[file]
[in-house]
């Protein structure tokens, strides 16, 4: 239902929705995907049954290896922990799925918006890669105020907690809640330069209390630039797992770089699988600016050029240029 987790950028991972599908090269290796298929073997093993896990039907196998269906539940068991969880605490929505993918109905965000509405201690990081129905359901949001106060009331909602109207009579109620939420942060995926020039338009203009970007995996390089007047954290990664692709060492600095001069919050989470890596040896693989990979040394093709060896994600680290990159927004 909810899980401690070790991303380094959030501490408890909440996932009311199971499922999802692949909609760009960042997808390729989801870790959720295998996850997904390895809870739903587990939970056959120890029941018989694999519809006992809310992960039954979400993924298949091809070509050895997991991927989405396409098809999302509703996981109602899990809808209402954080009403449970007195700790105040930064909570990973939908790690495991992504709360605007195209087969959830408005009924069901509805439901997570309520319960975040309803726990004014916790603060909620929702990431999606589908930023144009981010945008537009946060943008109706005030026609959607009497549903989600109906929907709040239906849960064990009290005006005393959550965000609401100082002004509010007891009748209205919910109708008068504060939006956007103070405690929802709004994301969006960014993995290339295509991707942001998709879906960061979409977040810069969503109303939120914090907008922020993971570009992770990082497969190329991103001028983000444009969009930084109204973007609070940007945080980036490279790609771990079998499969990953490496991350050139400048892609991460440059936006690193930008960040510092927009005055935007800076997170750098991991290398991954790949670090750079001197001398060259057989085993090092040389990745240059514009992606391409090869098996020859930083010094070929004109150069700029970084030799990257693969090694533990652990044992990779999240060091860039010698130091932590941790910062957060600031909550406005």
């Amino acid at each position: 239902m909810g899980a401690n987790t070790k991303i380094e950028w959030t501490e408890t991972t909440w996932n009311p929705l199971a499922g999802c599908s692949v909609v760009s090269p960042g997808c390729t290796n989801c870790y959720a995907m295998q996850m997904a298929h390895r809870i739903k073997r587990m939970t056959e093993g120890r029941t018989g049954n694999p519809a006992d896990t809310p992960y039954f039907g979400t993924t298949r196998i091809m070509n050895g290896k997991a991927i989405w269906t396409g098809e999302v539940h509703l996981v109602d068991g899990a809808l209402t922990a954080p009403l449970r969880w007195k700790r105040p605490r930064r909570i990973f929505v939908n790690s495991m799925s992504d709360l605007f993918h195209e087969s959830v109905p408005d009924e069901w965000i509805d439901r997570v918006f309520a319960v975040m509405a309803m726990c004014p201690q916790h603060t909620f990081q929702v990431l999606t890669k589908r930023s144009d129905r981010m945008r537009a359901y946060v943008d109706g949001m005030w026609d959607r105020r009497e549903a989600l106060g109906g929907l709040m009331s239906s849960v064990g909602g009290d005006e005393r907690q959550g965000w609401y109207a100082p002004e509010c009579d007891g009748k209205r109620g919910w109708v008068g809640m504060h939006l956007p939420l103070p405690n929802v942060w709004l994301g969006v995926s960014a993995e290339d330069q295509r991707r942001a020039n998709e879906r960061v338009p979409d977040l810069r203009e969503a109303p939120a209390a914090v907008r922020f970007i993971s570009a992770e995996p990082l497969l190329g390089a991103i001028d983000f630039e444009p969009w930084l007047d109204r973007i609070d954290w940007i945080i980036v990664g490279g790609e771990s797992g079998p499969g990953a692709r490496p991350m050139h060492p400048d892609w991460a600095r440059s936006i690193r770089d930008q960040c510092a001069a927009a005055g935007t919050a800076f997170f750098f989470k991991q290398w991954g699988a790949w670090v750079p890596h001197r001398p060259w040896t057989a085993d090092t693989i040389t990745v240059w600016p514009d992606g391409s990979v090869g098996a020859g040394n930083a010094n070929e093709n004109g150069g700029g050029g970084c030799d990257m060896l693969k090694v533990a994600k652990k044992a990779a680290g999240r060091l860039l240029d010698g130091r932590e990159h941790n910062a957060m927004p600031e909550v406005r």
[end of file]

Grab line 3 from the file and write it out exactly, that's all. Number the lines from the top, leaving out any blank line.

């Amino acid at each position: 239902m909810g899980a401690n987790t070790k991303i380094e950028w959030t501490e408890t991972t909440w996932n009311p929705l199971a499922g999802c599908s692949v909609v760009s090269p960042g997808c390729t290796n989801c870790y959720a995907m295998q996850m997904a298929h390895r809870i739903k073997r587990m939970t056959e093993g120890r029941t018989g049954n694999p519809a006992d896990t809310p992960y039954f039907g979400t993924t298949r196998i091809m070509n050895g290896k997991a991927i989405w269906t396409g098809e999302v539940h509703l996981v109602d068991g899990a809808l209402t922990a954080p009403l449970r969880w007195k700790r105040p605490r930064r909570i990973f929505v939908n790690s495991m799925s992504d709360l605007f993918h195209e087969s959830v109905p408005d009924e069901w965000i509805d439901r997570v918006f309520a319960v975040m509405a309803m726990c004014p201690q916790h603060t909620f990081q929702v990431l999606t890669k589908r930023s144009d129905r981010m945008r537009a359901y946060v943008d109706g949001m005030w026609d959607r105020r009497e549903a989600l106060g109906g929907l709040m009331s239906s849960v064990g909602g009290d005006e005393r907690q959550g965000w609401y109207a100082p002004e509010c009579d007891g009748k209205r109620g919910w109708v008068g809640m504060h939006l956007p939420l103070p405690n929802v942060w709004l994301g969006v995926s960014a993995e290339d330069q295509r991707r942001a020039n998709e879906r960061v338009p979409d977040l810069r203009e969503a109303p939120a209390a914090v907008r922020f970007i993971s570009a992770e995996p990082l497969l190329g390089a991103i001028d983000f630039e444009p969009w930084l007047d109204r973007i609070d954290w940007i945080i980036v990664g490279g790609e771990s797992g079998p499969g990953a692709r490496p991350m050139h060492p400048d892609w991460a600095r440059s936006i690193r770089d930008q960040c510092a001069a927009a005055g935007t919050a800076f997170f750098f989470k991991q290398w991954g699988a790949w670090v750079p890596h001197r001398p060259w040896t057989a085993d090092t693989i040389t990745v240059w600016p514009d992606g391409s990979v090869g098996a020859g040394n930083a010094n070929e093709n004109g150069g700029g050029g970084c030799d990257m060896l693969k090694v533990a994600k652990k044992a990779a680290g999240r060091l860039l240029d010698g130091r932590e990159h941790n910062a957060m927004p600031e909550v406005r």